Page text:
Monday, July 9, 2012

Oral Exams

We’re in the thick of reviewing for the big oral exams this week…

This annual exam is one of the big requirements for promotion. The big challenge is to ace it…and basically, that ensures you the 1/3 of your grade that you need to move on to the next level. 


So naturally, I and my co-residents are working overtime on it.

We just spent time at the conference room an hour earlier, Trina and I, overseeing Mia (a junior) interviewing a psychotic patient from our own ward downstairs. We, Trina and I, are currently in our second year of residency, so as Seniors with a little more experience in the field, we had to give tips and teach our juniors how the interviews for the oral exams were supposed to go about. 

First year students are usually given psychotic patients to interview, because it’s the easiest there is. Not that many transference issues to handle, its shorter and less tedious, among other things. You just basically have to have the control of the interview, know what to look for, have a comprehensive treatment plan for your patient, and then you’re good to go.

Its 40 minutes to do the psychiatric interview, do a physical exam (including full neurological exam) and then they give you 10 minutes to frame your data (and compose yourself, of course, haha) and then 5 minutes to present your patient’s case. And then you’re expected to hold your own when they grill you for about twenty minutes about your patient and what you intended to do about him or her. Depending on how you did with your five-minute presentation, the grilling could take longer. The longest twenty minutes of your life, possibly.


I failed my first oral exams, by the way. It broke my heart, but not really…

Like with everything else, I got over it (and it helped that the first person who made me feel better about it was a really good friend who understood me. Who had the prettiest eyes ever. haha)


I didn’t get to enumerate the DSM-IV Criteria for substance abuse…and besides that, my 
Tagalog pretty much…sucked.  I wasn’t a native speaker, and I had a bit of trouble doing the interview in full Tagalog. I used to have this tendency to think the question up in English and then think of Tagalog words to translate… as with everything that’s new, it takes a little getting used to. J I sometimes laugh at myself, because when I was younger, the mere thought of speaking in Filipino was enough to fill me with unending dread.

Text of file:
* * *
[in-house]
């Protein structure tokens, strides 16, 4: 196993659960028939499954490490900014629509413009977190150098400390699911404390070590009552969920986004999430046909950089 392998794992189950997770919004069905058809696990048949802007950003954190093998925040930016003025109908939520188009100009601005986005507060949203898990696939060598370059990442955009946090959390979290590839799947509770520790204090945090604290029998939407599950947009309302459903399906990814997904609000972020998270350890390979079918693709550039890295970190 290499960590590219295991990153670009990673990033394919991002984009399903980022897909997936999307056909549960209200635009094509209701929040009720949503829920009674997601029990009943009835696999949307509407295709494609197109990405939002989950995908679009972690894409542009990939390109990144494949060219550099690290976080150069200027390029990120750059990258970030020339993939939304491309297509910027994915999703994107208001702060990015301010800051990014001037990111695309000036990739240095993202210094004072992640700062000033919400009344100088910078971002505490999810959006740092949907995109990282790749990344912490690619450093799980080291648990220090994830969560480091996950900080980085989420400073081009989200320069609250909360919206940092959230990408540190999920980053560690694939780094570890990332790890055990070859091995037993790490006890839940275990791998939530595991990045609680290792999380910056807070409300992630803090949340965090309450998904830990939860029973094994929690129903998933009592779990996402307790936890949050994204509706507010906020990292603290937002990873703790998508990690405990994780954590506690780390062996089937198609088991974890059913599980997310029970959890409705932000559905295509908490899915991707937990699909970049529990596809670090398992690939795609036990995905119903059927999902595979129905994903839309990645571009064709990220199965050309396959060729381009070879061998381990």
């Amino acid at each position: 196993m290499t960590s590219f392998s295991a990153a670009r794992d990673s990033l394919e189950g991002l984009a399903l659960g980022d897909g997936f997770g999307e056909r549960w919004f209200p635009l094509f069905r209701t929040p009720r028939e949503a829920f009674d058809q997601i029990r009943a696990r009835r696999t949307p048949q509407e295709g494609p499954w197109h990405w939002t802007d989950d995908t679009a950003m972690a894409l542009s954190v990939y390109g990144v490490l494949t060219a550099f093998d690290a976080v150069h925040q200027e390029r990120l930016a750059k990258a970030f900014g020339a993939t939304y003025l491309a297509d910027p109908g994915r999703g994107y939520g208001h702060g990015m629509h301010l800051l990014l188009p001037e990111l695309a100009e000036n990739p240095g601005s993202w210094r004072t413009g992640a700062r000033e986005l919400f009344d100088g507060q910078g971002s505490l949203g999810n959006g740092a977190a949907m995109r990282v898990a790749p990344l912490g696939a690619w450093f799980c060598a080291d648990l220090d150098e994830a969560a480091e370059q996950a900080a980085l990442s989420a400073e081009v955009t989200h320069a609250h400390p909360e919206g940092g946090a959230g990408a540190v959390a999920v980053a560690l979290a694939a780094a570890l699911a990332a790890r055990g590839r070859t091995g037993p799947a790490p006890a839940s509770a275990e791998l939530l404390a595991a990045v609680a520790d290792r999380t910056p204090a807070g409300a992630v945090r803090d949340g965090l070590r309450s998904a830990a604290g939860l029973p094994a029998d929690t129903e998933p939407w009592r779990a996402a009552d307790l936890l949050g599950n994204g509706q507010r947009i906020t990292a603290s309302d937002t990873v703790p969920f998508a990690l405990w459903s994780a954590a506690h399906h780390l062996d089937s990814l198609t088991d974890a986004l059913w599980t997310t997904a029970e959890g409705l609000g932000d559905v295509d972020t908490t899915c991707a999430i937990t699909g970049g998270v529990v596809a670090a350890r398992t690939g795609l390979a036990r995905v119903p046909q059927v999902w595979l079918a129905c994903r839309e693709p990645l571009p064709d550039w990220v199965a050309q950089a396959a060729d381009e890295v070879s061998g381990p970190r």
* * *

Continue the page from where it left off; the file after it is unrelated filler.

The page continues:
Anyway…now, its not so much as dreading talking to a new patient, it’s more of getting scared about being watched while doing it.

It’s all part of the process, and in second year, its not just about engaging the patient…it’s also about getting enough data to get a diagnosis. J

(I still love my job.)

Sometimes I cheat… I usually check out the patient’s birthplace or place of origin, and then it’s easier because I can interview in my native dialect of Cebuano, or in Hiligaynon, or in English…when it should just be Tagalog...

 I thoroughly enjoy talking to people, they are simply interesting. My problem usually is writing it all down right away. L

Anyway, when I was screening, one of my favorite practices of “connecting” with the patient was 
when I would get them comfortable enough to cry about what their problems were, or what was 
bothering them, in my presence. I felt that I was being helpful in catharsis. And once they’ve identified what their real problems were, then it was a promising start for psychotherapy. J
My big day is on Thursday…wish me luck.




  1. Go Ma'am. God bless you and may you continue to help psych patients here in the Philippines. =) A mental advocate here, as well. =)

    1. Thank You, that is very kind of you. My best wishes to you in your career, as well. have a nice day!



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